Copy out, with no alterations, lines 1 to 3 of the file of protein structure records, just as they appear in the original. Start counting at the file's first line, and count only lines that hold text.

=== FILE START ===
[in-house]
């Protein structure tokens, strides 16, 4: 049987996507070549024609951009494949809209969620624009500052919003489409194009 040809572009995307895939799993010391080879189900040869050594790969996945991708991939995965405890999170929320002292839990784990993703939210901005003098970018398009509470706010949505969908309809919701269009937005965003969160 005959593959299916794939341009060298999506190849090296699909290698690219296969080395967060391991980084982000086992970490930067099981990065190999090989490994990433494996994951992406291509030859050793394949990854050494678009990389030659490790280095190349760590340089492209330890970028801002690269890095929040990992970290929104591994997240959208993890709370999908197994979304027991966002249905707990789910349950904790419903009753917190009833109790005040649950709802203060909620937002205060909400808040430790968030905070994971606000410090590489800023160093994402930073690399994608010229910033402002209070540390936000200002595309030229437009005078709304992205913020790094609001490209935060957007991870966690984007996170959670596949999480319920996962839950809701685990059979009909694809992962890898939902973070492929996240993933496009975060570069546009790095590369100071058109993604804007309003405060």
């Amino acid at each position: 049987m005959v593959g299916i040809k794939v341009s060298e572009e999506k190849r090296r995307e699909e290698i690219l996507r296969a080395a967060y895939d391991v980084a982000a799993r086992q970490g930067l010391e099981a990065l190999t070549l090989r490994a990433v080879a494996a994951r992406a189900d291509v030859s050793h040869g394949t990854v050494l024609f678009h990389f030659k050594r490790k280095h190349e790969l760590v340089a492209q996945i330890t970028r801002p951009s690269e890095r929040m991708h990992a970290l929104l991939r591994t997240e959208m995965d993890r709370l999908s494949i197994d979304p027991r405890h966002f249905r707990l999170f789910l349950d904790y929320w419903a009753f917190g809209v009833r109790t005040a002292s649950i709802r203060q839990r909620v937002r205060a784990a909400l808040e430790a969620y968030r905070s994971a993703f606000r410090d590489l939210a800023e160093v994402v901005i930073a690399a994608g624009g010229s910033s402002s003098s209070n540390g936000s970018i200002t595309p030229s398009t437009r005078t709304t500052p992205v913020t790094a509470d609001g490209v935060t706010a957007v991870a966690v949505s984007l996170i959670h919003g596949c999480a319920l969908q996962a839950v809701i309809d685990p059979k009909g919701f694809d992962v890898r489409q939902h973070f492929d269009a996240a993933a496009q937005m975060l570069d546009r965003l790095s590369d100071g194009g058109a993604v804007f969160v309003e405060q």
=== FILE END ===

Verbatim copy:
[in-house]
């Protein structure tokens, strides 16, 4: 049987996507070549024609951009494949809209969620624009500052919003489409194009 040809572009995307895939799993010391080879189900040869050594790969996945991708991939995965405890999170929320002292839990784990993703939210901005003098970018398009509470706010949505969908309809919701269009937005965003969160 005959593959299916794939341009060298999506190849090296699909290698690219296969080395967060391991980084982000086992970490930067099981990065190999090989490994990433494996994951992406291509030859050793394949990854050494678009990389030659490790280095190349760590340089492209330890970028801002690269890095929040990992970290929104591994997240959208993890709370999908197994979304027991966002249905707990789910349950904790419903009753917190009833109790005040649950709802203060909620937002205060909400808040430790968030905070994971606000410090590489800023160093994402930073690399994608010229910033402002209070540390936000200002595309030229437009005078709304992205913020790094609001490209935060957007991870966690984007996170959670596949999480319920996962839950809701685990059979009909694809992962890898939902973070492929996240993933496009975060570069546009790095590369100071058109993604804007309003405060």
């Amino acid at each position: 049987m005959v593959g299916i040809k794939v341009s060298e572009e999506k190849r090296r995307e699909e290698i690219l996507r296969a080395a967060y895939d391991v980084a982000a799993r086992q970490g930067l010391e099981a990065l190999t070549l090989r490994a990433v080879a494996a994951r992406a189900d291509v030859s050793h040869g394949t990854v050494l024609f678009h990389f030659k050594r490790k280095h190349e790969l760590v340089a492209q996945i330890t970028r801002p951009s690269e890095r929040m991708h990992a970290l929104l991939r591994t997240e959208m995965d993890r709370l999908s494949i197994d979304p027991r405890h966002f249905r707990l999170f789910l349950d904790y929320w419903a009753f917190g809209v009833r109790t005040a002292s649950i709802r203060q839990r909620v937002r205060a784990a909400l808040e430790a969620y968030r905070s994971a993703f606000r410090d590489l939210a800023e160093v994402v901005i930073a690399a994608g624009g010229s910033s402002s003098s209070n540390g936000s970018i200002t595309p030229s398009t437009r005078t709304t500052p992205v913020t790094a509470d609001g490209v935060t706010a957007v991870a966690v949505s984007l996170i959670h919003g596949c999480a319920l969908q996962a839950v809701i309809d685990p059979k009909g919701f694809d992962v890898r489409q939902h973070f492929d269009a996240a993933a496009q937005m975060l570069d546009r965003l790095s590369d100071g194009g058109a993604v804007f969160v309003e405060q």